Magazine article World Watch

Peak Oil Forum

Magazine article World Watch

Peak Oil Forum

Article excerpt

The world now has over a century's intense experience with oil, the most prized form of energy ever. Oil's benefits are many and undeniable. It accounts for one-third of global energy use and underpins the modern industrial way of life.

But oil is also in crisis. Its long-standing dangers to climate, land use, and human social structures are partly to blame. (If shown the big picture, would our ancestors have paused before rushing into the oil age? Groundwork, p. 30, discusses the precautionary principle.) But the crisis has a new element: we are about to discover what life is like without cheap and abundant petroleum. Global oil production is nearing its peak.

Only a few months ago, the concept of a maximum rate of global oil production was fresh enough to be startling, at least to nonspecialists. Now it is no longer in question among most experts, no matter what point on the spectrum they hail from. The only questions are when the peak will arrive--current estimates seem to be converging on 2010-2020--and what we ought to be doing about it.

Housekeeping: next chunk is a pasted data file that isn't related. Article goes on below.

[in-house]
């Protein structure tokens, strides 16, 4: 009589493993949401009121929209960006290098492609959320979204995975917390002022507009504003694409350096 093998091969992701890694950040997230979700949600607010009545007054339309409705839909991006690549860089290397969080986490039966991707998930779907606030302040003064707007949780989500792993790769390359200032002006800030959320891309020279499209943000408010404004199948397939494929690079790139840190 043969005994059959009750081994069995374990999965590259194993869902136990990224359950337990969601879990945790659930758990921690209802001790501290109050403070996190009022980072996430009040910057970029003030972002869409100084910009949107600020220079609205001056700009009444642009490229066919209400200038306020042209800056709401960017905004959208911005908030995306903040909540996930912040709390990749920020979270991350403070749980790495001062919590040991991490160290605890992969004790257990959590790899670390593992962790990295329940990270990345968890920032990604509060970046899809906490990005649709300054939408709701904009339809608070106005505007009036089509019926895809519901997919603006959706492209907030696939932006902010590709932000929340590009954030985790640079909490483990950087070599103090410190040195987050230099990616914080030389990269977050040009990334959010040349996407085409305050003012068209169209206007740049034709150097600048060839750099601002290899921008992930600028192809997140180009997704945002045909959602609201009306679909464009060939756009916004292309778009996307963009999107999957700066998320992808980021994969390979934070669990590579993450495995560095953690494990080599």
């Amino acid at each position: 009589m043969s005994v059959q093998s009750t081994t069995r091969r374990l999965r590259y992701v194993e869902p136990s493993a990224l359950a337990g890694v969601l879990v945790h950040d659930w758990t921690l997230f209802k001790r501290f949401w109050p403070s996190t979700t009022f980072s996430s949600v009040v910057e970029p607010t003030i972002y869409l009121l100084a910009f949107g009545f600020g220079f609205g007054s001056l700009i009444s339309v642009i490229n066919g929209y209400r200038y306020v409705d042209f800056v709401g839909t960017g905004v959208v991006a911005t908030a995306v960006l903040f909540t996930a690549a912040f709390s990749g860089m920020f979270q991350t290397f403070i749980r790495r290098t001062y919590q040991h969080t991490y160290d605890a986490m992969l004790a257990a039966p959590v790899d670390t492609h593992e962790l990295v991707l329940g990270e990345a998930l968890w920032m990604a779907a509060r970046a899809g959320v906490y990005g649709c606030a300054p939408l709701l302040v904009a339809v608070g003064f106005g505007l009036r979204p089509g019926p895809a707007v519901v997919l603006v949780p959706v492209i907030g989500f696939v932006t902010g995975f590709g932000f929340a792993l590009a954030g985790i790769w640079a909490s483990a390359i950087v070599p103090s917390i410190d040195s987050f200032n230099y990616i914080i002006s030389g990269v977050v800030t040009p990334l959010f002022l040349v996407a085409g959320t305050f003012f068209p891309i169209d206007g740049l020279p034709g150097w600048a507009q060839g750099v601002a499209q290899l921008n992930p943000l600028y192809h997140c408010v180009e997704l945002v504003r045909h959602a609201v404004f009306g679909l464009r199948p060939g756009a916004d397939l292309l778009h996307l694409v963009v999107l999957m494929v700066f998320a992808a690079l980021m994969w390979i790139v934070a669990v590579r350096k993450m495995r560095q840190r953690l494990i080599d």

On that score, there is considerable argument. The five experts featured here are moderates compared with those who foresee an apocalypse within a year or two, or 10 at the most. While no one can know what 2015 will be like, it's worth remembering that some people find the prospect of civilizational collapse deliciously fascinating.

Our five experts' positions probably bracket the truth. The one unavoidable fact is that oil, a finite resource, cannot economically be pumped out of the ground forever. …

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